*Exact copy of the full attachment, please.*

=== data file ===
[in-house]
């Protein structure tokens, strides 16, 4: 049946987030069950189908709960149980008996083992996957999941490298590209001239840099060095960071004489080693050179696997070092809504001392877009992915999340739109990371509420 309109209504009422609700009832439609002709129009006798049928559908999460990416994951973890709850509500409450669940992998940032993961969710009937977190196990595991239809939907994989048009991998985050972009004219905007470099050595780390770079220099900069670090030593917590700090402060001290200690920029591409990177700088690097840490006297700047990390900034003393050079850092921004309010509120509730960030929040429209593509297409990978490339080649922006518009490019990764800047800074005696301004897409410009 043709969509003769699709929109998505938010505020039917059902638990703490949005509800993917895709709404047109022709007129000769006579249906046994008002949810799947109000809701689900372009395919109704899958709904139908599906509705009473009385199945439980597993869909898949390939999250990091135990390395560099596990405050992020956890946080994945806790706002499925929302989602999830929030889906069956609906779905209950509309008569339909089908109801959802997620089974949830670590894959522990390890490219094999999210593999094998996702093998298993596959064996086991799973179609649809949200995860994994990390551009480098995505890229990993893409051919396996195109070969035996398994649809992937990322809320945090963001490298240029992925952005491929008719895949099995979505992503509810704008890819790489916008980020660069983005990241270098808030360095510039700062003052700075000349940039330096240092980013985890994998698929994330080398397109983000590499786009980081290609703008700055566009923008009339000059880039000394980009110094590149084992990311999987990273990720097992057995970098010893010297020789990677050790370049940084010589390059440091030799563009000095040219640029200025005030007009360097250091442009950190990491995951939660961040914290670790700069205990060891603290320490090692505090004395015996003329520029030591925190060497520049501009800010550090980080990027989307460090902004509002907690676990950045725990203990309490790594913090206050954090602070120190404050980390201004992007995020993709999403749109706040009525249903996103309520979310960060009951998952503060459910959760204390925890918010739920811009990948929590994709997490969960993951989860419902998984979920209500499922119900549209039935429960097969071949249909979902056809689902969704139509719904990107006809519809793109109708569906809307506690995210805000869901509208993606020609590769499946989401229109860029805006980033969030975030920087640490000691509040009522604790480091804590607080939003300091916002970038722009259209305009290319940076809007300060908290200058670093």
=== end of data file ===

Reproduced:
[in-house]
């Protein structure tokens, strides 16, 4: 049946987030069950189908709960149980008996083992996957999941490298590209001239840099060095960071004489080693050179696997070092809504001392877009992915999340739109990371509420 309109209504009422609700009832439609002709129009006798049928559908999460990416994951973890709850509500409450669940992998940032993961969710009937977190196990595991239809939907994989048009991998985050972009004219905007470099050595780390770079220099900069670090030593917590700090402060001290200690920029591409990177700088690097840490006297700047990390900034003393050079850092921004309010509120509730960030929040429209593509297409990978490339080649922006518009490019990764800047800074005696301004897409410009 043709969509003769699709929109998505938010505020039917059902638990703490949005509800993917895709709404047109022709007129000769006579249906046994008002949810799947109000809701689900372009395919109704899958709904139908599906509705009473009385199945439980597993869909898949390939999250990091135990390395560099596990405050992020956890946080994945806790706002499925929302989602999830929030889906069956609906779905209950509309008569339909089908109801959802997620089974949830670590894959522990390890490219094999999210593999094998996702093998298993596959064996086991799973179609649809949200995860994994990390551009480098995505890229990993893409051919396996195109070969035996398994649809992937990322809320945090963001490298240029992925952005491929008719895949099995979505992503509810704008890819790489916008980020660069983005990241270098808030360095510039700062003052700075000349940039330096240092980013985890994998698929994330080398397109983000590499786009980081290609703008700055566009923008009339000059880039000394980009110094590149084992990311999987990273990720097992057995970098010893010297020789990677050790370049940084010589390059440091030799563009000095040219640029200025005030007009360097250091442009950190990491995951939660961040914290670790700069205990060891603290320490090692505090004395015996003329520029030591925190060497520049501009800010550090980080990027989307460090902004509002907690676990950045725990203990309490790594913090206050954090602070120190404050980390201004992007995020993709999403749109706040009525249903996103309520979310960060009951998952503060459910959760204390925890918010739920811009990948929590994709997490969960993951989860419902998984979920209500499922119900549209039935429960097969071949249909979902056809689902969704139509719904990107006809519809793109109708569906809307506690995210805000869901509208993606020609590769499946989401229109860029805006980033969030975030920087640490000691509040009522604790480091804590607080939003300091916002970038722009259209305009290319940076809007300060908290200058670093």